English: King solomon's seal roots

Chinese: 黄精

Parts used: Dried rhizome

TCM category: Tonic herbs for Qi Deficiency

TCM nature: Neutral

TCM taste(s): Sweet

Organ affinity: Kidney Lung Spleen

Scientific name: Polygonatum kingianum, Polygonatum sibirium or Polygonatum cyrtonema

Other names: Solomon seal, Solomonseal, Siberian Solomon Seal

Use of Huang Jing (king solomon's seal roots) in TCM

Please note that you should never self-prescribe TCM ingredients. A TCM ingredient is almost never eaten on its own but as part of a formula containing several ingredients that act together. Please consult a professional TCM practitioner, they will be best able to guide you.

Preparation: Dig the root out in spring or autumn, remove the fibrous elements and wash it. Boil or steam it thoroughly, until the core of the root is cooked. Dry it and boil it again in Chinese yellow wine. Dry it again under the sun. Repeat the process (boiling in Chinese wine and dry) another 7 times. Dry a final time.

Dosage: 9-15g.

Main actions according to TCM*: Supply Qi and nourish Ying. Tonifies the Spleen. Moistens Dryness. Tonifies the Kidneys and supplements Essence.

Primary conditions or symptoms for which Huang Jing may be prescribed by TCM doctors*: Diabetes Fatigue Premature graying Dry cough Dry mouth Anorexia

Contraindications*: Not to be used for Spleen Deficiency with Dampness and poor digestion as this herb is very dampening.

Common TCM formulas in which Huang Jing is used*

Xuan Yu Tong Jing Tang

Source date: 1826 AD

Number of ingredients: 10 herbs

Formula key actions: Pacifies the Liver. Removes Stagnation. Drains Fire. Unblocks the Meridians.

In Xuan Yu Tong Jing Tang, Huang Jing clears Liver Heat

Read more about Xuan Yu Tong Jing Tang

Key TCM concepts behind Huang Jing's properties

In Traditional Chinese Medicine (TCM), Huang Jing belongs to the 'Tonic herbs for Qi Deficiency' category. Tonic herbs are used for patterns of Deficiency, when one lacks one of the 'Four Treasures' (Qi, Blood, Yin and Yang). Qi tonics are typically sweet and they tend to enter the Spleen and Lungs because these Organs are most involved with the production of Qi.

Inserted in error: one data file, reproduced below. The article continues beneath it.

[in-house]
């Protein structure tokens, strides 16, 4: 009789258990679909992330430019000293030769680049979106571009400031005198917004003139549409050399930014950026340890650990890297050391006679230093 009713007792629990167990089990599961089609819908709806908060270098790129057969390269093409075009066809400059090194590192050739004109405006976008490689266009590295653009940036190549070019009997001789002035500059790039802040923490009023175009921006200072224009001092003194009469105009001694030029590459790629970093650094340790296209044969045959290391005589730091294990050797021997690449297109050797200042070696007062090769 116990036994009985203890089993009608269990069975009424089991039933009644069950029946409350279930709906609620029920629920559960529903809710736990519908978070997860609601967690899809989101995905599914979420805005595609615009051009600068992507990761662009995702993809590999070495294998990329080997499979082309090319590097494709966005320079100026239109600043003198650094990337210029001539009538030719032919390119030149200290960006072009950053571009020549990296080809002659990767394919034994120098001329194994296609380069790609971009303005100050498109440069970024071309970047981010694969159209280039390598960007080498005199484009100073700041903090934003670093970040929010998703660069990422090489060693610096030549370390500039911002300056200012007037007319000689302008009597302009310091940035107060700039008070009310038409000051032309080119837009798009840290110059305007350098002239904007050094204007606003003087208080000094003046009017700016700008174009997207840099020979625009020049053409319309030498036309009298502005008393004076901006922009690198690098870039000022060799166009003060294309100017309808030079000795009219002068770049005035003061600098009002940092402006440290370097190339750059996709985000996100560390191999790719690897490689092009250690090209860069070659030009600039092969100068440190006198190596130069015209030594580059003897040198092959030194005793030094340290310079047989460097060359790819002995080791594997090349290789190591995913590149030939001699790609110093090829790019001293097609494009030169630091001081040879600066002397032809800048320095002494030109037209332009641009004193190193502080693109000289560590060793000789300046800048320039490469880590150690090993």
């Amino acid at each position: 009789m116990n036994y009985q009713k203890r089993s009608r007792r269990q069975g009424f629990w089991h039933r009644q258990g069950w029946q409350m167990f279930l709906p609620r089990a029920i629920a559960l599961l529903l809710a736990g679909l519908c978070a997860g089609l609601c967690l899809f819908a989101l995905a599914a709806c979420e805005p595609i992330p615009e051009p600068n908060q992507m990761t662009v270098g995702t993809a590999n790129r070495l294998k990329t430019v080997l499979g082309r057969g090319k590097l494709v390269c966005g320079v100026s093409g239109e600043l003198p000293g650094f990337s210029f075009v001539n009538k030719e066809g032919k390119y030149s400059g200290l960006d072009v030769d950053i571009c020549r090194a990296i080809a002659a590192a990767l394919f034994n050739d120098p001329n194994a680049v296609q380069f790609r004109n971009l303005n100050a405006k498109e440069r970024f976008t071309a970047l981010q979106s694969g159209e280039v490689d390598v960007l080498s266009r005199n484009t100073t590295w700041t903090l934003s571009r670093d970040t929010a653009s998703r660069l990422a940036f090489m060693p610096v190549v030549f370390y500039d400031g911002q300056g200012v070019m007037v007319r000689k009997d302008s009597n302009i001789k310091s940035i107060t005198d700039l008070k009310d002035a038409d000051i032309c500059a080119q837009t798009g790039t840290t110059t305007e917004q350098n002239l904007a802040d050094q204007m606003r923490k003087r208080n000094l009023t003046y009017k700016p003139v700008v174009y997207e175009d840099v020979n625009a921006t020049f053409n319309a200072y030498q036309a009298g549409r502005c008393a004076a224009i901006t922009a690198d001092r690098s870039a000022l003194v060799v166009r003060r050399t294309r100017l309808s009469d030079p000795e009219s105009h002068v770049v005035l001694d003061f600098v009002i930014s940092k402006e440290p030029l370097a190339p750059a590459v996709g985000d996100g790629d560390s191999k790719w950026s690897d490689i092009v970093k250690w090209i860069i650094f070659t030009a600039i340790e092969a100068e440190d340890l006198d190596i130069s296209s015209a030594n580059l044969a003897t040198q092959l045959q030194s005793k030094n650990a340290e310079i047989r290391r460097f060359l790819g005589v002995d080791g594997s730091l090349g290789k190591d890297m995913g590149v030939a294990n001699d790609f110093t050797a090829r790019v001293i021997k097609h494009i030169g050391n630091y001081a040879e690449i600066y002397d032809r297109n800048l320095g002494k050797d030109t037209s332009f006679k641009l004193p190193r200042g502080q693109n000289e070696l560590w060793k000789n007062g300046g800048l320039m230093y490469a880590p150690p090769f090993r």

Furthermore Huang Jing is Neutral in nature. This means that Huang Jing typically doesn't affect the balance in your body. Balance between Yin and Yang is a key health concept in TCM. Eating too many "Hot" (Yang) ingredients can lead to an imbalance whereby one has a Yang Excess. The inverse is true as well: too many "Cold" (Yin) ingredients can lead to a Yin Excess. The Neutral nature of Huang Jing means that you don't have to worry about that!

Huang Jing also tastes Sweet. The so-called 'Five Phases' theory in Chinese Medicine states that the taste of TCM ingredients is a key determinant of their action in the body. Sweet ingredients like Huang Jing tends to slow down acute reactions and detoxify the body. They also have a tonic effect because they replenish Qi and Blood.

The tastes of ingredients in TCM also determine what Organs and Meridians they target. As such Huang Jing is thought to target the Kidney, the Lung and the Spleen. According to TCM, the Kidneys do not only regulate the urinary system but also play a key role in the reproductive system and the growth and aging process of the body. In addition to performing respiration, the Lungs are thought in TCM to be a key part of the production chain for Qi and the Body Fluids that nourish the body. The Spleen assists with digestion, Blood coagulation and Fluids metabolism in the body.

Research on Huang Jing

Total saponins from Polygonatum kingianum (TSPK) may be used as adjuvant therapy to control blood glucose and insulin resistance in type 2 diabetic individuals.1.

Bushen Houxue (consisting of king solomon's seal rhizome) combined with ultrasound-guided follicle aspiration is a safe and effective treatment for refractory polycystic ovary syndrome, with few trauma.2.


1. J Lu, Y Wang, H Yan, P Lin, W Gu, J Yu (2016). "Antidiabetic effect of total saponins from Polygonatum kingianum in streptozotocin-induced daibetic rats". Journal of ethnopharmacology, 2016 - Elsevier

2. Liang RN, Liu J, Lu J. (2008). Treatment of refractory polycystic ovary syndrome by bushen huoxue method combined with ultrasound-guided follicle aspiration. Zhongguo Zhong Xi Yi Jie He Za Zhi. , 28(4):314-7.

Use of Huang Jing as food

Huang Jing is also eaten as food. It is used as an ingredient in dishes such as Simmered Sea Cucumbers with Huang Jing.